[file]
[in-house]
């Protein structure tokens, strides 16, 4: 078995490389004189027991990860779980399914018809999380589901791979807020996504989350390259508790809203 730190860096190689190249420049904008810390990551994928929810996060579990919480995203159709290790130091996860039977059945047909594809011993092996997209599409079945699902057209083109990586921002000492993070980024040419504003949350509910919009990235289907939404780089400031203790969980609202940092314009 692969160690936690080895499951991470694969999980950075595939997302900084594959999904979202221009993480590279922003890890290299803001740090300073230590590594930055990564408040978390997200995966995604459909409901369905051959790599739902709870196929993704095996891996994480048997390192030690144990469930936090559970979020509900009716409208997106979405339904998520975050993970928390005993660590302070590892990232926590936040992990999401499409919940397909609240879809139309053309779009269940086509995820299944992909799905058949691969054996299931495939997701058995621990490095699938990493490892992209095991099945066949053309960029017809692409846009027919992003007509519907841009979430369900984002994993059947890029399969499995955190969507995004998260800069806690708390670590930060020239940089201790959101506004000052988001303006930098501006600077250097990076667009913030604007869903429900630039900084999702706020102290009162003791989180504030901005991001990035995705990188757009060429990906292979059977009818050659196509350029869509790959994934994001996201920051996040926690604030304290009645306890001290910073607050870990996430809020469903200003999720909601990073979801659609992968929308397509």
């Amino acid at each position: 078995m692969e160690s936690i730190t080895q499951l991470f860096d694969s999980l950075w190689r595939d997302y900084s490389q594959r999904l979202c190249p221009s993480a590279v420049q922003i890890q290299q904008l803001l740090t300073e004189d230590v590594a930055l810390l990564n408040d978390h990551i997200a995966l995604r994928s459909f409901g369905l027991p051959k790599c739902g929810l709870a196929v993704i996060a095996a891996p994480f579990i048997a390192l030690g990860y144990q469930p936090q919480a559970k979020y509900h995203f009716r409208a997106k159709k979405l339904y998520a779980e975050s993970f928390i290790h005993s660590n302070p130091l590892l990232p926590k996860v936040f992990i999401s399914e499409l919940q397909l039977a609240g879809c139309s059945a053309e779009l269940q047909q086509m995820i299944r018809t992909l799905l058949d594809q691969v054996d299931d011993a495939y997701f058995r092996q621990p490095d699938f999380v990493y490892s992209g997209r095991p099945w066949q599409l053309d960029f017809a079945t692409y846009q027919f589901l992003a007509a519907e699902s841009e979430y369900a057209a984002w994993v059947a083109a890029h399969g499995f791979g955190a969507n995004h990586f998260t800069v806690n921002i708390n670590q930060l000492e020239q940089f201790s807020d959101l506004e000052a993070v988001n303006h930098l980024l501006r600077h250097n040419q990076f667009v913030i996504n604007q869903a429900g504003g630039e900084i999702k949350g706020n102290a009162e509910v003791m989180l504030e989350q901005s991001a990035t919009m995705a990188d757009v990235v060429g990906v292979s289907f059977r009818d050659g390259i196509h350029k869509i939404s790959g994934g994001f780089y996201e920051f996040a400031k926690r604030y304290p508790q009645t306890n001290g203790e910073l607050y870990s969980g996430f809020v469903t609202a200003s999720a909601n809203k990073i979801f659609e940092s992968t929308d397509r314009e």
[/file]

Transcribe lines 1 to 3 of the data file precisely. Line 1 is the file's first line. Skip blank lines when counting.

[in-house]
């Protein structure tokens, strides 16, 4: 078995490389004189027991990860779980399914018809999380589901791979807020996504989350390259508790809203 730190860096190689190249420049904008810390990551994928929810996060579990919480995203159709290790130091996860039977059945047909594809011993092996997209599409079945699902057209083109990586921002000492993070980024040419504003949350509910919009990235289907939404780089400031203790969980609202940092314009 692969160690936690080895499951991470694969999980950075595939997302900084594959999904979202221009993480590279922003890890290299803001740090300073230590590594930055990564408040978390997200995966995604459909409901369905051959790599739902709870196929993704095996891996994480048997390192030690144990469930936090559970979020509900009716409208997106979405339904998520975050993970928390005993660590302070590892990232926590936040992990999401499409919940397909609240879809139309053309779009269940086509995820299944992909799905058949691969054996299931495939997701058995621990490095699938990493490892992209095991099945066949053309960029017809692409846009027919992003007509519907841009979430369900984002994993059947890029399969499995955190969507995004998260800069806690708390670590930060020239940089201790959101506004000052988001303006930098501006600077250097990076667009913030604007869903429900630039900084999702706020102290009162003791989180504030901005991001990035995705990188757009060429990906292979059977009818050659196509350029869509790959994934994001996201920051996040926690604030304290009645306890001290910073607050870990996430809020469903200003999720909601990073979801659609992968929308397509």
């Amino acid at each position: 078995m692969e160690s936690i730190t080895q499951l991470f860096d694969s999980l950075w190689r595939d997302y900084s490389q594959r999904l979202c190249p221009s993480a590279v420049q922003i890890q290299q904008l803001l740090t300073e004189d230590v590594a930055l810390l990564n408040d978390h990551i997200a995966l995604r994928s459909f409901g369905l027991p051959k790599c739902g929810l709870a196929v993704i996060a095996a891996p994480f579990i048997a390192l030690g990860y144990q469930p936090q919480a559970k979020y509900h995203f009716r409208a997106k159709k979405l339904y998520a779980e975050s993970f928390i290790h005993s660590n302070p130091l590892l990232p926590k996860v936040f992990i999401s399914e499409l919940q397909l039977a609240g879809c139309s059945a053309e779009l269940q047909q086509m995820i299944r018809t992909l799905l058949d594809q691969v054996d299931d011993a495939y997701f058995r092996q621990p490095d699938f999380v990493y490892s992209g997209r095991p099945w066949q599409l053309d960029f017809a079945t692409y846009q027919f589901l992003a007509a519907e699902s841009e979430y369900a057209a984002w994993v059947a083109a890029h399969g499995f791979g955190a969507n995004h990586f998260t800069v806690n921002i708390n670590q930060l000492e020239q940089f201790s807020d959101l506004e000052a993070v988001n303006h930098l980024l501006r600077h250097n040419q990076f667009v913030i996504n604007q869903a429900g504003g630039e900084i999702k949350g706020n102290a009162e509910v003791m989180l504030e989350q901005s991001a990035t919009m995705a990188d757009v990235v060429g990906v292979s289907f059977r009818d050659g390259i196509h350029k869509i939404s790959g994934g994001f780089y996201e920051f996040a400031k926690r604030y304290p508790q009645t306890n001290g203790e910073l607050y870990s969980g996430f809020v469903t609202a200003s999720a909601n809203k990073i979801f659609e940092s992968t929308d397509r314009e």